news & events

Events for Chippewa Valley Family Caregiving Alliance


Other News

Caregiver's Night Out

The Classic to host "Understanding Power of Attorney" event

Preparing for Life with Early-Onset Alzheimer's Disease

Developing a Circle of Care Gives You Superpowers

A Purrfect Addition to the Caregiving Journey

Resolutions of a Caregiver

Caregiving: It's a Marathon Not a Sprint

Role of the Responsible Caregiver

Is it a Going Problem?

Journaling Helps Caregivers Remember the Joy

Memories Sustain Us and Live On

Staying Independent is a Gift

Making Holidays Merry for those with Memory Loss

Caregiver - You're Somebody's Hero

Expressions in Caregiving

Forgetting is Not Always a Sign of Dementia

Keeping Sibling Relations Strong

Entering the Wandering World

Alzheimer's the Long Goodbye

Capturing the Untold Story

How to Take the Keys?

Choose to Live a Positive Life

Modifications Make Summer's Activities Memorable

Are You a Caregiver?

Power of Touch in Memory Loss

Tisket a Tasket Make a Memory Basket

Reuniting with Home

V is for Validation

Upcoming Events

16th Annual Caregiver Resource Fair, Dinner, and Town Hall Meeting  |  November 12, 2018

Save the Date!

The 16th Annual Caregiver Resource Fair, Dinner and Town Hall Meeting is November 12, 2018.

The event will be held at the Florian Gardens, 2340 Lorch Ave, Eau Claire.

Please pre-register by November 5, 2018 by calling the Aging & Disability Resource Center at (715) 839-4735 or online at

Download the flyer here


Latest News

How Do I Tell Them It's Dementia?

When someone receives a diagnosis that their loved one has dementia or Alzheimer's disease often they are not sure what their next step should be or whom they should tell. However sharing the diagnosis with those close to you and your loved one is that next step.

By telling friends, neighbors and colleagues you will be helping yourself come to terms with the diagnosis and you will also begin creating a circle of care for yourself and for your loved. These individuals may be the ones that step in to care for your loved one when you are sick or will be there when you need someone to listen. Tuck their offers of help in your back pocket and utilize them when you are in need.

Telling these people can be done with a phone call, e-mail or a letter. However, the most important people to tell are your family members, especially those closest to your loved one. Many families find that calling a family meeting is the most productive way for everyone to understand the diagnosis and begin planning for the future. In some instances, families will include their loved one in all or part of the family meeting. However, it is important to gauge if this appropriate and comfortable for your loved one and everyone involved prior to the meeting.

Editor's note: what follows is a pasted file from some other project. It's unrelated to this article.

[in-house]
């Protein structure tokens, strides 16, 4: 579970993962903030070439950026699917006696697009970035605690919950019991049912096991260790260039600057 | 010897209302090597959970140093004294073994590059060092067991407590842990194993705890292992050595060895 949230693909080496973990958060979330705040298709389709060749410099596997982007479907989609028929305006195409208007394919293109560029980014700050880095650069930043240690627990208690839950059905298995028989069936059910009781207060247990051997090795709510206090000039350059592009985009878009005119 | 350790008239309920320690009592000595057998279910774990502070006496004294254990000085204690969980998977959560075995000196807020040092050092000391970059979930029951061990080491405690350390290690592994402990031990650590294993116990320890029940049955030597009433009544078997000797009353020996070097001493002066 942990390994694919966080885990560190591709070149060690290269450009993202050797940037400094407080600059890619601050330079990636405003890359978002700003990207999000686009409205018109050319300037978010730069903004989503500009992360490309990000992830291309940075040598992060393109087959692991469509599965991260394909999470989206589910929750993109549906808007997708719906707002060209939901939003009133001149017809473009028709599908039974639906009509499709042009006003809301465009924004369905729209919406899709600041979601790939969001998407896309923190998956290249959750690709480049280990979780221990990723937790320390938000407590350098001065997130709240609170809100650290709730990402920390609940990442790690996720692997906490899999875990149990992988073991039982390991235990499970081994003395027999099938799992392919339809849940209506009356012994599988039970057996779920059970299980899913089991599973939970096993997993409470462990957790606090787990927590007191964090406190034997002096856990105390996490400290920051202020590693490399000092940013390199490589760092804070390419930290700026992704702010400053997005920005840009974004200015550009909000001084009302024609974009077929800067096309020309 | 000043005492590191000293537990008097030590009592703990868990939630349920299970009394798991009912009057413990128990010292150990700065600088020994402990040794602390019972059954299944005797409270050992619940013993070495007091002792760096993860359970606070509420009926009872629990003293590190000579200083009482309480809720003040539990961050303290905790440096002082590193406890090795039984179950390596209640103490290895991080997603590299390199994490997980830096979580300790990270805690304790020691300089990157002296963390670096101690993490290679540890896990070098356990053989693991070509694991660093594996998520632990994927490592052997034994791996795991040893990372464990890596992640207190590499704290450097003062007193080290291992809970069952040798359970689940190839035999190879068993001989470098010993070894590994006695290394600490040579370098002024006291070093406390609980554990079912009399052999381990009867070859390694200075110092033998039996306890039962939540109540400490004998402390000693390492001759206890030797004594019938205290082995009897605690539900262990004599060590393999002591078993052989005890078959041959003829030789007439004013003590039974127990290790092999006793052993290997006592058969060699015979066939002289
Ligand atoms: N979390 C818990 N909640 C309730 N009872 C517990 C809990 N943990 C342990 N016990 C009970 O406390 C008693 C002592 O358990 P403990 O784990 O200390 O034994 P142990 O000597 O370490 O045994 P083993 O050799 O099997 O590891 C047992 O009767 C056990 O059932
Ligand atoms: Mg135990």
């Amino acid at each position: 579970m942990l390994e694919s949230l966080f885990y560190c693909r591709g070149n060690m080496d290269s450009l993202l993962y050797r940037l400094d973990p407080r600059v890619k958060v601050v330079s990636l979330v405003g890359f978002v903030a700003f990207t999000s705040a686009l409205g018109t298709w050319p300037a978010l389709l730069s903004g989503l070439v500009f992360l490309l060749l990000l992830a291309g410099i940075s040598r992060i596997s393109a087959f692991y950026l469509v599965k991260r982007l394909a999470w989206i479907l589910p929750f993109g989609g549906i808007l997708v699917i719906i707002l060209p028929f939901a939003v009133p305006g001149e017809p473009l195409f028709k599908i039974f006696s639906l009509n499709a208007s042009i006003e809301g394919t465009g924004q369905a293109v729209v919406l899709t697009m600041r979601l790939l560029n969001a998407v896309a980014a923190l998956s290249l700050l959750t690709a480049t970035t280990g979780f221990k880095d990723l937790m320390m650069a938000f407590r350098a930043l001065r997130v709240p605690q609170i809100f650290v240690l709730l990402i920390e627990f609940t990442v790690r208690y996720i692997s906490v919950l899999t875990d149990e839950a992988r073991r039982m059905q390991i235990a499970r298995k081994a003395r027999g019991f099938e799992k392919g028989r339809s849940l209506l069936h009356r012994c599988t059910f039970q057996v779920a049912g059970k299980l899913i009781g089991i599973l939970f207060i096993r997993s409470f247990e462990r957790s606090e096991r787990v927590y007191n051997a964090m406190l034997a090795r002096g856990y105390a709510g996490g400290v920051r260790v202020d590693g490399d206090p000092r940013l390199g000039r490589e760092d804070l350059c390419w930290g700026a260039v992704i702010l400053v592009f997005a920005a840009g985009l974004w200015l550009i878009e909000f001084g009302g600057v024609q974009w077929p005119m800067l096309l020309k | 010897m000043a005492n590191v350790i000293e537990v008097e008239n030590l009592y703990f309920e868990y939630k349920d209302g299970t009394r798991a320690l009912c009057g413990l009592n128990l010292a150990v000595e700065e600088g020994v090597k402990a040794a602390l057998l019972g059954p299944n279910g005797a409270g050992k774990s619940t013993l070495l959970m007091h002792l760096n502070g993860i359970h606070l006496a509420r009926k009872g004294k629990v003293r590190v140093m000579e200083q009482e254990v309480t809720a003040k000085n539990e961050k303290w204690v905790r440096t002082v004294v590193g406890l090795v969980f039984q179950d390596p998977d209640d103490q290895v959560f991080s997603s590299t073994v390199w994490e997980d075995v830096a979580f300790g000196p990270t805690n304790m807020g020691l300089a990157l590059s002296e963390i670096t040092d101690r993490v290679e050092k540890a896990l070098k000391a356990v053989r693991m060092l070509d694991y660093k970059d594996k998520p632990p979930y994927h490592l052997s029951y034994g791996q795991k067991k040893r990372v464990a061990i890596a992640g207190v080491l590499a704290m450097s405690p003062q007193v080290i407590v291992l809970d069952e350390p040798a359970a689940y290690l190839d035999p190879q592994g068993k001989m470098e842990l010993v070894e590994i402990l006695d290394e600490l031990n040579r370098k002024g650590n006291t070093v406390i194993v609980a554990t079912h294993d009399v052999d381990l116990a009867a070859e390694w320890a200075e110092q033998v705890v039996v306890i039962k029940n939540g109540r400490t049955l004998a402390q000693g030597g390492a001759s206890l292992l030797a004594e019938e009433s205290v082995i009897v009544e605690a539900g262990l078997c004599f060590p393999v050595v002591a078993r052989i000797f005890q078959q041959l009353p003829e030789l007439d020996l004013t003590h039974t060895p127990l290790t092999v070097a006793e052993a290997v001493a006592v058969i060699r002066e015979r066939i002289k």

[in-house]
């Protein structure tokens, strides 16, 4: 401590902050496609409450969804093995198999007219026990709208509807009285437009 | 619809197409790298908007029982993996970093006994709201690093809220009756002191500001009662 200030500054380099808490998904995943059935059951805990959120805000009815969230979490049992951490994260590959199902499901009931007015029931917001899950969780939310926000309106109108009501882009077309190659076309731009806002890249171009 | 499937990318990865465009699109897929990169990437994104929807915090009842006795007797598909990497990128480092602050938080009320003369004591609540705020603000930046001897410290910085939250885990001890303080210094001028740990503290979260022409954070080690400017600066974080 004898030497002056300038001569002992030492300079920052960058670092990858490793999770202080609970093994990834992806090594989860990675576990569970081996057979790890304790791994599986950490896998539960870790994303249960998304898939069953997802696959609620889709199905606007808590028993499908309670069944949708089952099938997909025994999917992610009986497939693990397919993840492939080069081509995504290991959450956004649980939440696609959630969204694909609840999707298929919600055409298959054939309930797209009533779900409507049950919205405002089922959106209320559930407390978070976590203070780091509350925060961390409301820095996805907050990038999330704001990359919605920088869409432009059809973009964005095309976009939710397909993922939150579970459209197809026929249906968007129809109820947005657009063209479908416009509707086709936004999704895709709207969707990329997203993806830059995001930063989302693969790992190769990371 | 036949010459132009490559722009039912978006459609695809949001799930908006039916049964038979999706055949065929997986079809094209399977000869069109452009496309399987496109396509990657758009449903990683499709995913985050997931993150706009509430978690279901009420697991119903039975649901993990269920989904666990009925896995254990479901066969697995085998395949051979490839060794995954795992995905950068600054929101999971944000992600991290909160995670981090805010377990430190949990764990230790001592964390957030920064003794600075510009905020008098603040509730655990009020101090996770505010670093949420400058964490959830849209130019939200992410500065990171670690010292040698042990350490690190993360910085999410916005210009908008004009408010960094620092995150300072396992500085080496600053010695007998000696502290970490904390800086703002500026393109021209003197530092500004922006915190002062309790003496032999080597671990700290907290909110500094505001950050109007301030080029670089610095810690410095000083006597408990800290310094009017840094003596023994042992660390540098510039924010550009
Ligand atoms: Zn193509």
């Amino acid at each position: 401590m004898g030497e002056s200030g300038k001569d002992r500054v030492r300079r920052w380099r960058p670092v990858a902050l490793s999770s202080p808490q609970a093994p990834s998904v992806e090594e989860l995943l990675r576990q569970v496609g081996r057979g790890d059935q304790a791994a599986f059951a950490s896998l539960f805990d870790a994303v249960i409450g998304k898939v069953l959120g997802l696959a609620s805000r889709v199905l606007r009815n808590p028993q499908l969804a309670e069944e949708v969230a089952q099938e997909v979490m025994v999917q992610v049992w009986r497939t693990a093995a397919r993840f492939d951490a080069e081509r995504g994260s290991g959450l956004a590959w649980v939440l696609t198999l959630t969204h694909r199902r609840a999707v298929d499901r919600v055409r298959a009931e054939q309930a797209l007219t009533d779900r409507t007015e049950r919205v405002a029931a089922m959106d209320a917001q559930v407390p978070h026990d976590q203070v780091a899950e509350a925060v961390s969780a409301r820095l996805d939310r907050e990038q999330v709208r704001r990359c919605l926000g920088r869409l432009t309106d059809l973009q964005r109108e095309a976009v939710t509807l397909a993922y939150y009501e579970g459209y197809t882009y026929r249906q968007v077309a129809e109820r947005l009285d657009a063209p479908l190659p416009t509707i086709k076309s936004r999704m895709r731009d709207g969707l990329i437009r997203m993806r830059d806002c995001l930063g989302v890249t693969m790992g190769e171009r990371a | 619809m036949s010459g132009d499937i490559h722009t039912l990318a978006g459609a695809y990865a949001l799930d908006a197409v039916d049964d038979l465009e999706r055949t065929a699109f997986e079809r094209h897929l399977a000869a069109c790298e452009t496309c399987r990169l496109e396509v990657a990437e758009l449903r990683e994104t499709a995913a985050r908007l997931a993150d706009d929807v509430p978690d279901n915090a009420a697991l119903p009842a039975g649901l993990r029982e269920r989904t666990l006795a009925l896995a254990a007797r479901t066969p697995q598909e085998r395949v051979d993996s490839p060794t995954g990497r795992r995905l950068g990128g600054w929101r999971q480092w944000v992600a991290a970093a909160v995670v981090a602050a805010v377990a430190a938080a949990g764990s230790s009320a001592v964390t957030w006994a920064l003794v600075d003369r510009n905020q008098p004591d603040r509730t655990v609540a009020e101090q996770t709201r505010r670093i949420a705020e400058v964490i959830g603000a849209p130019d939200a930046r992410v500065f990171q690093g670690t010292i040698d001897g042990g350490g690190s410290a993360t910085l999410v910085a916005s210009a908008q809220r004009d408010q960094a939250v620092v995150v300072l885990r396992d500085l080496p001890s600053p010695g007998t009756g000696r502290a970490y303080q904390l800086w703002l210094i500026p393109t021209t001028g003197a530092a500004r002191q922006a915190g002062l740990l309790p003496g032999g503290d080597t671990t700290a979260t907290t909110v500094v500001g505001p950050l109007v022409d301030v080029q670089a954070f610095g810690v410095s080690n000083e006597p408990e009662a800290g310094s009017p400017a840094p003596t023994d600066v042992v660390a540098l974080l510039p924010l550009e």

It is also important to remember that not all families are the "Brady Bunch." Some families have a history of discord or miscommunication. In this instance, you may want to consider calling in a third party to moderate the discussion: a clergy member, geriatric care manager, social worker or family therapist.

Prior to the meeting set ground rules such as agreeing to only discuss Mom's diagnosis and not past wrongs or misdeeds. If the discussion gets heated or off-track, feel free to pull it back or implement the use of an object that must be held in order to speak.

Have the exact diagnosis and any pertinent medical information regarding your loved one's condition available for everyone to see.

After discussing the diagnosis move on to your loved one's situation as it stands now. What can we do to help them immediately? Can they live alone? Should they be driving? Delegate or divvy up the items, discuss plans and then prioritize. After looking at the present issues, it is also good to discuss future issues and begin planning for those as well.

However, remember that a diagnosis of dementia or Alzheimer's disease is usually not a sprint, but a marathon. It may be many years before you will need to face some of the more intense decisions in your loved ones life such as "Do we need Hospice?"

After the meeting write down what was discussed, including who agreed to do what and by when and then distribute this written log to all involved. This will ensure that everyone is on the same page.

After the initial meeting, phone calls and letters it is important to keep in touch with those you have told. Perhaps you will want to hold regular scheduled meetings, set-up a phone tree or e-mail list. Make sure that you delegate someone else to take care of managing these communications.

Remember, as a caregiver of someone with memory loss you are already running the marathon. The focus of your strength and stamina should be to care for your loved one.